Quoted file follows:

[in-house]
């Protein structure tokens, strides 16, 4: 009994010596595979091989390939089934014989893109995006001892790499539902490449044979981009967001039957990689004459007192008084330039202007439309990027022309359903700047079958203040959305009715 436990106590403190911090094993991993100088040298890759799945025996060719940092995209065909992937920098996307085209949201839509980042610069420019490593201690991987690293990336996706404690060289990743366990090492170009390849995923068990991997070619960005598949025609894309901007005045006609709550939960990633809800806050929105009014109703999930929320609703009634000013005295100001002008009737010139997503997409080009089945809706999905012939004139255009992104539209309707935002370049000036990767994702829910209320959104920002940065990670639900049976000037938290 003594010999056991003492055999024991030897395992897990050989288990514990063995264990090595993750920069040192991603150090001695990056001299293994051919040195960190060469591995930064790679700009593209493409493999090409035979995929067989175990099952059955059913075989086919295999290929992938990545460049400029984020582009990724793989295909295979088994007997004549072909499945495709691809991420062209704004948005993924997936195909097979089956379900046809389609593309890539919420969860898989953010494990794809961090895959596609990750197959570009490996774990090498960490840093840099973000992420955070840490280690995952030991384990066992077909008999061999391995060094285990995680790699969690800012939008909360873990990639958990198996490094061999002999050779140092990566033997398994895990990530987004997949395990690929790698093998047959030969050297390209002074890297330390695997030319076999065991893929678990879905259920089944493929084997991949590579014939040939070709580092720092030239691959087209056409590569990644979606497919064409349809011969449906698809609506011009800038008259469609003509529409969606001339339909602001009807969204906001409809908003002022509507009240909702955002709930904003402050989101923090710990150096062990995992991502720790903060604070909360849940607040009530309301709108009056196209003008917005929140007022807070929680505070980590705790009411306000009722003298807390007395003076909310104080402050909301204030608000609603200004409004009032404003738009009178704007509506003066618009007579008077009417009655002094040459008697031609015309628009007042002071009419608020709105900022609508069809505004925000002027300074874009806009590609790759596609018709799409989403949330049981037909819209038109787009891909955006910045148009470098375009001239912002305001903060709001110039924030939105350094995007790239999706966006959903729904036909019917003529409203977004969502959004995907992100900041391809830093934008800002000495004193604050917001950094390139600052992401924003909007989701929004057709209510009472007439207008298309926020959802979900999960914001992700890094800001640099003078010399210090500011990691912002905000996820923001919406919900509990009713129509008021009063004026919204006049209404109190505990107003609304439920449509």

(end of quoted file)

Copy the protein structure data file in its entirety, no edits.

[in-house]
């Protein structure tokens, strides 16, 4: 009994010596595979091989390939089934014989893109995006001892790499539902490449044979981009967001039957990689004459007192008084330039202007439309990027022309359903700047079958203040959305009715 436990106590403190911090094993991993100088040298890759799945025996060719940092995209065909992937920098996307085209949201839509980042610069420019490593201690991987690293990336996706404690060289990743366990090492170009390849995923068990991997070619960005598949025609894309901007005045006609709550939960990633809800806050929105009014109703999930929320609703009634000013005295100001002008009737010139997503997409080009089945809706999905012939004139255009992104539209309707935002370049000036990767994702829910209320959104920002940065990670639900049976000037938290 003594010999056991003492055999024991030897395992897990050989288990514990063995264990090595993750920069040192991603150090001695990056001299293994051919040195960190060469591995930064790679700009593209493409493999090409035979995929067989175990099952059955059913075989086919295999290929992938990545460049400029984020582009990724793989295909295979088994007997004549072909499945495709691809991420062209704004948005993924997936195909097979089956379900046809389609593309890539919420969860898989953010494990794809961090895959596609990750197959570009490996774990090498960490840093840099973000992420955070840490280690995952030991384990066992077909008999061999391995060094285990995680790699969690800012939008909360873990990639958990198996490094061999002999050779140092990566033997398994895990990530987004997949395990690929790698093998047959030969050297390209002074890297330390695997030319076999065991893929678990879905259920089944493929084997991949590579014939040939070709580092720092030239691959087209056409590569990644979606497919064409349809011969449906698809609506011009800038008259469609003509529409969606001339339909602001009807969204906001409809908003002022509507009240909702955002709930904003402050989101923090710990150096062990995992991502720790903060604070909360849940607040009530309301709108009056196209003008917005929140007022807070929680505070980590705790009411306000009722003298807390007395003076909310104080402050909301204030608000609603200004409004009032404003738009009178704007509506003066618009007579008077009417009655002094040459008697031609015309628009007042002071009419608020709105900022609508069809505004925000002027300074874009806009590609790759596609018709799409989403949330049981037909819209038109787009891909955006910045148009470098375009001239912002305001903060709001110039924030939105350094995007790239999706966006959903729904036909019917003529409203977004969502959004995907992100900041391809830093934008800002000495004193604050917001950094390139600052992401924003909007989701929004057709209510009472007439207008298309926020959802979900999960914001992700890094800001640099003078010399210090500011990691912002905000996820923001919406919900509990009713129509008021009063004026919204006049209404109190505990107003609304439920449509």